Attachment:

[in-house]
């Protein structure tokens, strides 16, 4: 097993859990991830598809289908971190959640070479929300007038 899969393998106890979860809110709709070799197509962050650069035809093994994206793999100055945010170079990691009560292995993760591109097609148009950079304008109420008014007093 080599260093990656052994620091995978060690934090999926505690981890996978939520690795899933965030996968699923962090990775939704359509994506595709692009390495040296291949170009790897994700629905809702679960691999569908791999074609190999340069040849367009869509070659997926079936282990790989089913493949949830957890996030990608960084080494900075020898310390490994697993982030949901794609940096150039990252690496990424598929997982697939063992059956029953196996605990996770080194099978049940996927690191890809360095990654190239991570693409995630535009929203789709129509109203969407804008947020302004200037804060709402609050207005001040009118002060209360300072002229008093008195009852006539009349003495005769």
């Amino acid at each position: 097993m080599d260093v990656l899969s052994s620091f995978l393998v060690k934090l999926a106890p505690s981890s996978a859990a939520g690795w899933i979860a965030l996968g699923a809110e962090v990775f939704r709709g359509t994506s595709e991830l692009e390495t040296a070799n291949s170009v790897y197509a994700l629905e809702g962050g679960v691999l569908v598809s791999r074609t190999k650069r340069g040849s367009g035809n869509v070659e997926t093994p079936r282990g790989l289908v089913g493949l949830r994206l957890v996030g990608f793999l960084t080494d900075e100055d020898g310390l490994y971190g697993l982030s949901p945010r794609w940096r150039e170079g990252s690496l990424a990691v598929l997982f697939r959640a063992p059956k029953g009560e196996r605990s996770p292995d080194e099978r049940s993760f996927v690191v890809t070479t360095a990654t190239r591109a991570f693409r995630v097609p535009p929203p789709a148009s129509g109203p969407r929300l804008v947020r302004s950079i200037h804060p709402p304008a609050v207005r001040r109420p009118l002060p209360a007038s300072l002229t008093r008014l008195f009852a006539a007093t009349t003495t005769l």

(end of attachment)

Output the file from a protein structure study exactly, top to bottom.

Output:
[in-house]
């Protein structure tokens, strides 16, 4: 097993859990991830598809289908971190959640070479929300007038 899969393998106890979860809110709709070799197509962050650069035809093994994206793999100055945010170079990691009560292995993760591109097609148009950079304008109420008014007093 080599260093990656052994620091995978060690934090999926505690981890996978939520690795899933965030996968699923962090990775939704359509994506595709692009390495040296291949170009790897994700629905809702679960691999569908791999074609190999340069040849367009869509070659997926079936282990790989089913493949949830957890996030990608960084080494900075020898310390490994697993982030949901794609940096150039990252690496990424598929997982697939063992059956029953196996605990996770080194099978049940996927690191890809360095990654190239991570693409995630535009929203789709129509109203969407804008947020302004200037804060709402609050207005001040009118002060209360300072002229008093008195009852006539009349003495005769």
């Amino acid at each position: 097993m080599d260093v990656l899969s052994s620091f995978l393998v060690k934090l999926a106890p505690s981890s996978a859990a939520g690795w899933i979860a965030l996968g699923a809110e962090v990775f939704r709709g359509t994506s595709e991830l692009e390495t040296a070799n291949s170009v790897y197509a994700l629905e809702g962050g679960v691999l569908v598809s791999r074609t190999k650069r340069g040849s367009g035809n869509v070659e997926t093994p079936r282990g790989l289908v089913g493949l949830r994206l957890v996030g990608f793999l960084t080494d900075e100055d020898g310390l490994y971190g697993l982030s949901p945010r794609w940096r150039e170079g990252s690496l990424a990691v598929l997982f697939r959640a063992p059956k029953g009560e196996r605990s996770p292995d080194e099978r049940s993760f996927v690191v890809t070479t360095a990654t190239r591109a991570f693409r995630v097609p535009p929203p789709a148009s129509g109203p969407r929300l804008v947020r302004s950079i200037h804060p709402p304008a609050v207005r001040r109420p009118l002060p209360a007038s300072l002229t008093r008014l008195f009852a006539a007093t009349t003495t005769l």